The end of apartheid and the transition to parliamentary democracy brought to the surface a host of deeply entrenched tensions that were long suppressed under white minority rule. Yet as the “new nation” has struggled to establish a firm footing, the lingering ghosts of the past have continued to...

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Chapter 1: The Power of Collective Memory

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pp. 11-27

Collective memory is not at all like a living organism that develops and matures on its own accord in linear time, as present disappears into past. Instead, it is something that is socially constructed and socially situated—not only incubated in the shared desire to preserve that which is worth remembering...

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Chapter 2: White Lies: Mythmaking and Social Memory in the Service of White Minority Rule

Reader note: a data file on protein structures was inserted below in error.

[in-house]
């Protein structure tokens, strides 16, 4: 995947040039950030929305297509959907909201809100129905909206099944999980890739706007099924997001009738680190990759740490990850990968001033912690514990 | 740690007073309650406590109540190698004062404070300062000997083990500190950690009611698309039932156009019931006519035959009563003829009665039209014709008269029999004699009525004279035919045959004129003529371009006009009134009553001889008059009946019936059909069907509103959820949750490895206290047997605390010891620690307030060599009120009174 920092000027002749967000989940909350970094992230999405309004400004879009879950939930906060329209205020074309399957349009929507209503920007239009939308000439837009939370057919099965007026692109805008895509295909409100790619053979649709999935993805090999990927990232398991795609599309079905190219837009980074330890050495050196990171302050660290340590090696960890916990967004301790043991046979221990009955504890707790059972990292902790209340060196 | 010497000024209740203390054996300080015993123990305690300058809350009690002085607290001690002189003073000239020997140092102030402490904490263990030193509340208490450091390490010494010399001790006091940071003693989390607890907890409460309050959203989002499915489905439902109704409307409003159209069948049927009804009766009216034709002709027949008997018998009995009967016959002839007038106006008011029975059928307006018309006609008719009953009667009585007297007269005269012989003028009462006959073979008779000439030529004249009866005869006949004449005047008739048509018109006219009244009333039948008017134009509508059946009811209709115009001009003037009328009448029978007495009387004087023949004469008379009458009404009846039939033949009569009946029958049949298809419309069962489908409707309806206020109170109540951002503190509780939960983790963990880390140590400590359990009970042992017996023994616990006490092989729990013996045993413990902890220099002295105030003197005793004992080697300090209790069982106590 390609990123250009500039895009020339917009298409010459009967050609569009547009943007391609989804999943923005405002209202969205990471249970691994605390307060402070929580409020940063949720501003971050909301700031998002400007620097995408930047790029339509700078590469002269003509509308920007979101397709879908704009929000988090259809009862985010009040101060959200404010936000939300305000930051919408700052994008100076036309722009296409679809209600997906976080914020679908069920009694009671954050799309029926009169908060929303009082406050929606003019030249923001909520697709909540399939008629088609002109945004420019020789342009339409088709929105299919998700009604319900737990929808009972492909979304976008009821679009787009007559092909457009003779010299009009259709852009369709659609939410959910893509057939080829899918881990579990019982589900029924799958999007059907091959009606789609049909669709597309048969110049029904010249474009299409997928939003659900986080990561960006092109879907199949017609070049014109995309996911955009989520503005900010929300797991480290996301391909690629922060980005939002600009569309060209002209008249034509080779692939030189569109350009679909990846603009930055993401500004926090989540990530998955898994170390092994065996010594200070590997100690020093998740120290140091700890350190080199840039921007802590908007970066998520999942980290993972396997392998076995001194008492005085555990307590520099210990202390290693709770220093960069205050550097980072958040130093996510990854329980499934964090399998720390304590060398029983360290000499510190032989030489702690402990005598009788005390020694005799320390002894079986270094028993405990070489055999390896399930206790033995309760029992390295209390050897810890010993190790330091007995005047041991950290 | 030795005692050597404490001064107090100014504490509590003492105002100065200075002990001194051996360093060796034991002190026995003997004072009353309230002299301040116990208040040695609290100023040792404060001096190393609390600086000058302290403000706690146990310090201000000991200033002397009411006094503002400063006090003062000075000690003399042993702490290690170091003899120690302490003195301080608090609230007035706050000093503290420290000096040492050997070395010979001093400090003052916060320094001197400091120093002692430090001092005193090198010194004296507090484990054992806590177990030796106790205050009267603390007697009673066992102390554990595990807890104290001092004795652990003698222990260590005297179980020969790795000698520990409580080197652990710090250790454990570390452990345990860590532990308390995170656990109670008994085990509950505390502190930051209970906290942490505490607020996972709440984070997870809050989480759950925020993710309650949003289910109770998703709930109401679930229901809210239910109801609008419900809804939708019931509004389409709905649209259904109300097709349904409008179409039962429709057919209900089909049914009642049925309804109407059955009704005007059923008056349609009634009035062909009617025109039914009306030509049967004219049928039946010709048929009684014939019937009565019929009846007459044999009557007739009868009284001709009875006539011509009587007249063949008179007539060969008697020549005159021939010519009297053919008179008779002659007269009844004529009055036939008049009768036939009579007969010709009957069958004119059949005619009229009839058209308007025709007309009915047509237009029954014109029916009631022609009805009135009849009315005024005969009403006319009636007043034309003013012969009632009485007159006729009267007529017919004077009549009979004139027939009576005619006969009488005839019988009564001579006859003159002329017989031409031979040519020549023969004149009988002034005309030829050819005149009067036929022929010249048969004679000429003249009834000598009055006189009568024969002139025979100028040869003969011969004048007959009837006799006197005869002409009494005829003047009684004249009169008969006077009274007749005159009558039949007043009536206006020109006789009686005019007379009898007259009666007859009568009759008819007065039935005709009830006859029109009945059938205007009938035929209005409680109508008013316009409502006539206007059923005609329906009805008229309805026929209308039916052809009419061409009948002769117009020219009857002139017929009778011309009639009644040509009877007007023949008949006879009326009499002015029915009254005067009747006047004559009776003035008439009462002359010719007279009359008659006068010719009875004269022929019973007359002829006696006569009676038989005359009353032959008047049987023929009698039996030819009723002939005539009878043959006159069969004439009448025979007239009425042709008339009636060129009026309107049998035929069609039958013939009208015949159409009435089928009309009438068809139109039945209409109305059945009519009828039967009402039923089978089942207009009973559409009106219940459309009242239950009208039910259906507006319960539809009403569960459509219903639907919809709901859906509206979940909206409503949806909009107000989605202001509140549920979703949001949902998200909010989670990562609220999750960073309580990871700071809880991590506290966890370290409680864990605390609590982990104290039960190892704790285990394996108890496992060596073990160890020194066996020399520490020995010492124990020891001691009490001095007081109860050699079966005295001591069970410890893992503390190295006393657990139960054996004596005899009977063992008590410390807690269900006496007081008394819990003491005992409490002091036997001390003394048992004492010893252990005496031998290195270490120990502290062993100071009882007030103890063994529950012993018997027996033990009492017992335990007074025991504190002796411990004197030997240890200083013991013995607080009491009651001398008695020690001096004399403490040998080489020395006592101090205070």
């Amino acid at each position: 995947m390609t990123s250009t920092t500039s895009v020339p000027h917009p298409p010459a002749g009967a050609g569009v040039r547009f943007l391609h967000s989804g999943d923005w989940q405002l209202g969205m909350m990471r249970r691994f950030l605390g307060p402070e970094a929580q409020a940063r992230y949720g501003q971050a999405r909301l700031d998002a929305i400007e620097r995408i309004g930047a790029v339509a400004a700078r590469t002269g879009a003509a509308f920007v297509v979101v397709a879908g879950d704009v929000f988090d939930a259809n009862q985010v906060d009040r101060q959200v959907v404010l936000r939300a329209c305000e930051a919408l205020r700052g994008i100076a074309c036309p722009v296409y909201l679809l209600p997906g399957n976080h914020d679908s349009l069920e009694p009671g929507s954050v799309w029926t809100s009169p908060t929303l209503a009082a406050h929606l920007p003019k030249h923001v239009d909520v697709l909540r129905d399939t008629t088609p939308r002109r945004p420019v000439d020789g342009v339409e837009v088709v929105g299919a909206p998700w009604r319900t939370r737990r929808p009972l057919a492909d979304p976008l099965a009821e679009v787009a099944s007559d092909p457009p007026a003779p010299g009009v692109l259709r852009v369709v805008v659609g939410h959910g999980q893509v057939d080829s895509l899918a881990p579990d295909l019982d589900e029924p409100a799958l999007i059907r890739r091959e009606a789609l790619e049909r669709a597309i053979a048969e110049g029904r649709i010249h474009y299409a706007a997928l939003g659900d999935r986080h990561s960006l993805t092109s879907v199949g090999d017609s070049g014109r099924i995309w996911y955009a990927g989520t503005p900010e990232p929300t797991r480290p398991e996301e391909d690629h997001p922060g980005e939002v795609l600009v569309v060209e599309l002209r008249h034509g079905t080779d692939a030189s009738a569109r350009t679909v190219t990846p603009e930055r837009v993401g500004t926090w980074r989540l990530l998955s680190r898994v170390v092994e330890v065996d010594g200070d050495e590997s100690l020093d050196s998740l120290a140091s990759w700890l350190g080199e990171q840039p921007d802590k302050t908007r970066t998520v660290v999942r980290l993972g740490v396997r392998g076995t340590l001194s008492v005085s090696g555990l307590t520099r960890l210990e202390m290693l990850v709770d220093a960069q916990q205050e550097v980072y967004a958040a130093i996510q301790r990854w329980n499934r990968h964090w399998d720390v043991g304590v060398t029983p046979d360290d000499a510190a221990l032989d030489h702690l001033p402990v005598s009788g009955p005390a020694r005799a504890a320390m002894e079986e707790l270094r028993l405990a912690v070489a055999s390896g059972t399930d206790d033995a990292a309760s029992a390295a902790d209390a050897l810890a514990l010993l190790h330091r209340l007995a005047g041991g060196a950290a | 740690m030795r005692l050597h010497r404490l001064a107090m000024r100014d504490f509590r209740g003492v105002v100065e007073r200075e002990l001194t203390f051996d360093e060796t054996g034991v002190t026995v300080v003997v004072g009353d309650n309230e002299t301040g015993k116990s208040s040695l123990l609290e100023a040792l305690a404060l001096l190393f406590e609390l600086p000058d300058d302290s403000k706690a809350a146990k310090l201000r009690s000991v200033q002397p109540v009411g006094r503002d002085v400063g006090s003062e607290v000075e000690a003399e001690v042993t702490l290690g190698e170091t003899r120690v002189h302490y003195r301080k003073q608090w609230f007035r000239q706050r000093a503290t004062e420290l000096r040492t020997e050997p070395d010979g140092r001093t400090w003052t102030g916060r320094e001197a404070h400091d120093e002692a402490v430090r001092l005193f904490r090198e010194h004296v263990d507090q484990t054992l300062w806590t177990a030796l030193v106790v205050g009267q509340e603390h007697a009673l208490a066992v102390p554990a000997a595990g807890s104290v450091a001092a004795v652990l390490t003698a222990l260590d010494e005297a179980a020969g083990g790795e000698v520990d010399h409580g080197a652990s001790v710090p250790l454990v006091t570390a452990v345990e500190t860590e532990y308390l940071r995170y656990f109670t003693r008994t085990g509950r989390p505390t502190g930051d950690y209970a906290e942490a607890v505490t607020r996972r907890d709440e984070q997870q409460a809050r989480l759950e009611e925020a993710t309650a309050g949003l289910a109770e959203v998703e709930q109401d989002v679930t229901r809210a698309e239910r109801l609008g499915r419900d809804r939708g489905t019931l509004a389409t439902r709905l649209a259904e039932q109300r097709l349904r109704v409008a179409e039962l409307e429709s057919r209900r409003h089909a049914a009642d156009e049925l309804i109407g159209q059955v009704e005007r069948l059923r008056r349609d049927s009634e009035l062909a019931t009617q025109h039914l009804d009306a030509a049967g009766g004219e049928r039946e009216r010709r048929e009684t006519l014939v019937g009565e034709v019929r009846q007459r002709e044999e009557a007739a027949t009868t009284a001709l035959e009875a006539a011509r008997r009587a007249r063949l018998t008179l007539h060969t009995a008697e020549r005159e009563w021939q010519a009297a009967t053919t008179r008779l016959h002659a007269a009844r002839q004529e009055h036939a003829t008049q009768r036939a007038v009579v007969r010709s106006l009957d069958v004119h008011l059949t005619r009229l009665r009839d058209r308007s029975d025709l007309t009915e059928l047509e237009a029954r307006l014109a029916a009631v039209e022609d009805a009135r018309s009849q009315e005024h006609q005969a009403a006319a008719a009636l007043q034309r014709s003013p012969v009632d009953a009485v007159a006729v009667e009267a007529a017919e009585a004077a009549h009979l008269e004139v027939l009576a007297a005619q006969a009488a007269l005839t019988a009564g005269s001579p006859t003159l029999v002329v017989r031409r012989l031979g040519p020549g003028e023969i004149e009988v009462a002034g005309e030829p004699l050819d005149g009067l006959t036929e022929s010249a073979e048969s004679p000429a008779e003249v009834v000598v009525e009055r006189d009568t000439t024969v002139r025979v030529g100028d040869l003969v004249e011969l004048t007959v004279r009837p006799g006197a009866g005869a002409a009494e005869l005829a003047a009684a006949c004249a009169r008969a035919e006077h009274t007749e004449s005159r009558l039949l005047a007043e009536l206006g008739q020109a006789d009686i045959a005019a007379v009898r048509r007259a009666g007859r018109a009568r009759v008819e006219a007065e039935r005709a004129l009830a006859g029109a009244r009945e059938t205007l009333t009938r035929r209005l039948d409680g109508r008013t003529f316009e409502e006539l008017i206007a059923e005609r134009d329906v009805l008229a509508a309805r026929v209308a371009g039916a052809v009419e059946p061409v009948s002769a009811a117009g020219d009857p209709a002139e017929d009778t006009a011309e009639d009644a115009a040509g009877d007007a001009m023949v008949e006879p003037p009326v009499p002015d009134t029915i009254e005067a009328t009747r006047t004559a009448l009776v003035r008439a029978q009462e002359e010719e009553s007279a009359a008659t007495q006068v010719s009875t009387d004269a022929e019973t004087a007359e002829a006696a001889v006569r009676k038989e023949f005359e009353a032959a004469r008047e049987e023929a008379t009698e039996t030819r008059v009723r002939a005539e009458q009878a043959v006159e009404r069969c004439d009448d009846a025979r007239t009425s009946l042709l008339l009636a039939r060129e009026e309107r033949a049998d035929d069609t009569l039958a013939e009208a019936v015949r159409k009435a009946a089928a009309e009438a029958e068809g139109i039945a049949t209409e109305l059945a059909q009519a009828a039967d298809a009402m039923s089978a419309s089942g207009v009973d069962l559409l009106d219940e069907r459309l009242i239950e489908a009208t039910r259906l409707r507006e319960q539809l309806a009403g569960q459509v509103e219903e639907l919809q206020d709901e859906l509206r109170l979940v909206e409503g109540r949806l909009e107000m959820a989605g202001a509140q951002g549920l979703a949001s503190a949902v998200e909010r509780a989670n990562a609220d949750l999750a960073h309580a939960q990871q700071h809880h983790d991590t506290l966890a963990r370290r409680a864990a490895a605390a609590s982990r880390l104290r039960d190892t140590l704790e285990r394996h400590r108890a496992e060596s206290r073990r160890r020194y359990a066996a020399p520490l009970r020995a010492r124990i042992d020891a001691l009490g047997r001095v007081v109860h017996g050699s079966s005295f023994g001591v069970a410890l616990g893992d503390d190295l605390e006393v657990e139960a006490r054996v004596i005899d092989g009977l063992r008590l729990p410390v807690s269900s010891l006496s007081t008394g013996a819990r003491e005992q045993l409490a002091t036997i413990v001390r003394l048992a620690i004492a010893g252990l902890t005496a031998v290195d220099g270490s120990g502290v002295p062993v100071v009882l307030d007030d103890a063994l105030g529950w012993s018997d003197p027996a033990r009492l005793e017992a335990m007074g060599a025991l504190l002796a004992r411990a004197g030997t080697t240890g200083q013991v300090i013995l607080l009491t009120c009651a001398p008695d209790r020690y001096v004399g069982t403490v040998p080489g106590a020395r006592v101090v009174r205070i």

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pp. 29-48

What becomes of the social memories of settler colonialism and white minority rule when the myth-laden, sociocultural world of their making lies in ruins?1 The end of apartheid and the transition to parliamentary democracy triggered what amounted to a crisis of collective memory that left citizens of...

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Chapter 3: Facing Backward, Looking Forward: The Politics of Remembering and Forgetting

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pp. 49-70

The end of apartheid and the transition to parliamentary democracy produced a paradoxical situation. With the collapse of white minority rule and the dismantling of apartheid, citizens of the “new South Africa” have been called upon to look two ways in time: back to the racially divided past to...

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Chapter 4: Collective Memory in Place: The Voortrekker Monument and the Hector Pieterson Memorial

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pp. 71-108

The erection of monuments and memorials—along with the choreographed ceremonies of commemoration centered on them and the orchestration of public participation around them—transforms particular places into ideologically charged sites of collective memory. Monuments and memorials are...

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Chapter 5: Haunted Heritage: Visual Display at District Six and Robben Island

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pp. 109-143